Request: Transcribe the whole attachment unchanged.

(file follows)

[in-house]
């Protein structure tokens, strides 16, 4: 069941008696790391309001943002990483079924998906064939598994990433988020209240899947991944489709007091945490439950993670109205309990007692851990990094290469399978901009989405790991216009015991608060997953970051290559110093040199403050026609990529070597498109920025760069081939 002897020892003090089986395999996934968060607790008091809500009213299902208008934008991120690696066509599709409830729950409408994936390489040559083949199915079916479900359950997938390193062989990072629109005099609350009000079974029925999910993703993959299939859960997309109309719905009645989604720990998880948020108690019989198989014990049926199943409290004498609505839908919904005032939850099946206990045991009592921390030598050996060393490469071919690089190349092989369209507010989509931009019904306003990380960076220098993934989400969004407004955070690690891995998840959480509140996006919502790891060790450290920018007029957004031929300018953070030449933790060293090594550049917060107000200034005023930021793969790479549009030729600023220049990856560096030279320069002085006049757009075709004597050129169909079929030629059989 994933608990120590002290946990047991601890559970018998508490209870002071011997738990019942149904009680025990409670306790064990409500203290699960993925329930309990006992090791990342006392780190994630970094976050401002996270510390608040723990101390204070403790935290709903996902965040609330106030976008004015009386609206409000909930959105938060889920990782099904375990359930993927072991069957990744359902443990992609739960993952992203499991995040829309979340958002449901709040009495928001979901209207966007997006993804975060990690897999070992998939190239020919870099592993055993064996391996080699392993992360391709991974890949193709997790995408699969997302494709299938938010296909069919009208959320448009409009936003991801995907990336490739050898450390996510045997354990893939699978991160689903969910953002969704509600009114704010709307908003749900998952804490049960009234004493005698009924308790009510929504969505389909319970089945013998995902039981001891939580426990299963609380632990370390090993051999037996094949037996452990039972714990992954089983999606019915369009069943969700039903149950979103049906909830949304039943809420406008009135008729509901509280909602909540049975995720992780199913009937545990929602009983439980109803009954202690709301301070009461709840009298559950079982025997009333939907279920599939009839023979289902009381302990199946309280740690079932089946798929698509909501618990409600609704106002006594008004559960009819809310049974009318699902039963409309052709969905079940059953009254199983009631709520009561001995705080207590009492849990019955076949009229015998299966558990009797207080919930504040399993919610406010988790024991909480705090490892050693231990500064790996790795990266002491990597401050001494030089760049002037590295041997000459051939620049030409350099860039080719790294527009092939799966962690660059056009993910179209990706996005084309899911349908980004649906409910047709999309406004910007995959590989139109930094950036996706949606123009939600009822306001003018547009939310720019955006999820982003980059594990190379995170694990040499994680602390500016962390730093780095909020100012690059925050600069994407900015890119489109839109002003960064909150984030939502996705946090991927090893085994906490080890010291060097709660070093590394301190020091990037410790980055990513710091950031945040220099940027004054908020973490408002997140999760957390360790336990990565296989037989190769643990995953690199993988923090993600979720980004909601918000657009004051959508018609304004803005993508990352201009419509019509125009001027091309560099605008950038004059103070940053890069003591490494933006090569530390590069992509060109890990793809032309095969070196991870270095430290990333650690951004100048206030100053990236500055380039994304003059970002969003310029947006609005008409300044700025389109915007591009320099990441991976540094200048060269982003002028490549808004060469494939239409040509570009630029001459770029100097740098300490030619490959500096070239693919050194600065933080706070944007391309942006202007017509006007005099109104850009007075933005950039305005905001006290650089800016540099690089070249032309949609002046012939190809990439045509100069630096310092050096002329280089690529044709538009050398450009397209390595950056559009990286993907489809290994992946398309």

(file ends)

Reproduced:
[in-house]
């Protein structure tokens, strides 16, 4: 069941008696790391309001943002990483079924998906064939598994990433988020209240899947991944489709007091945490439950993670109205309990007692851990990094290469399978901009989405790991216009015991608060997953970051290559110093040199403050026609990529070597498109920025760069081939 002897020892003090089986395999996934968060607790008091809500009213299902208008934008991120690696066509599709409830729950409408994936390489040559083949199915079916479900359950997938390193062989990072629109005099609350009000079974029925999910993703993959299939859960997309109309719905009645989604720990998880948020108690019989198989014990049926199943409290004498609505839908919904005032939850099946206990045991009592921390030598050996060393490469071919690089190349092989369209507010989509931009019904306003990380960076220098993934989400969004407004955070690690891995998840959480509140996006919502790891060790450290920018007029957004031929300018953070030449933790060293090594550049917060107000200034005023930021793969790479549009030729600023220049990856560096030279320069002085006049757009075709004597050129169909079929030629059989 994933608990120590002290946990047991601890559970018998508490209870002071011997738990019942149904009680025990409670306790064990409500203290699960993925329930309990006992090791990342006392780190994630970094976050401002996270510390608040723990101390204070403790935290709903996902965040609330106030976008004015009386609206409000909930959105938060889920990782099904375990359930993927072991069957990744359902443990992609739960993952992203499991995040829309979340958002449901709040009495928001979901209207966007997006993804975060990690897999070992998939190239020919870099592993055993064996391996080699392993992360391709991974890949193709997790995408699969997302494709299938938010296909069919009208959320448009409009936003991801995907990336490739050898450390996510045997354990893939699978991160689903969910953002969704509600009114704010709307908003749900998952804490049960009234004493005698009924308790009510929504969505389909319970089945013998995902039981001891939580426990299963609380632990370390090993051999037996094949037996452990039972714990992954089983999606019915369009069943969700039903149950979103049906909830949304039943809420406008009135008729509901509280909602909540049975995720992780199913009937545990929602009983439980109803009954202690709301301070009461709840009298559950079982025997009333939907279920599939009839023979289902009381302990199946309280740690079932089946798929698509909501618990409600609704106002006594008004559960009819809310049974009318699902039963409309052709969905079940059953009254199983009631709520009561001995705080207590009492849990019955076949009229015998299966558990009797207080919930504040399993919610406010988790024991909480705090490892050693231990500064790996790795990266002491990597401050001494030089760049002037590295041997000459051939620049030409350099860039080719790294527009092939799966962690660059056009993910179209990706996005084309899911349908980004649906409910047709999309406004910007995959590989139109930094950036996706949606123009939600009822306001003018547009939310720019955006999820982003980059594990190379995170694990040499994680602390500016962390730093780095909020100012690059925050600069994407900015890119489109839109002003960064909150984030939502996705946090991927090893085994906490080890010291060097709660070093590394301190020091990037410790980055990513710091950031945040220099940027004054908020973490408002997140999760957390360790336990990565296989037989190769643990995953690199993988923090993600979720980004909601918000657009004051959508018609304004803005993508990352201009419509019509125009001027091309560099605008950038004059103070940053890069003591490494933006090569530390590069992509060109890990793809032309095969070196991870270095430290990333650690951004100048206030100053990236500055380039994304003059970002969003310029947006609005008409300044700025389109915007591009320099990441991976540094200048060269982003002028490549808004060469494939239409040509570009630029001459770029100097740098300490030619490959500096070239693919050194600065933080706070944007391309942006202007017509006007005099109104850009007075933005950039305005905001006290650089800016540099690089070249032309949609002046012939190809990439045509100069630096310092050096002329280089690529044709538009050398450009397209390595950056559009990286993907489809290994992946398309």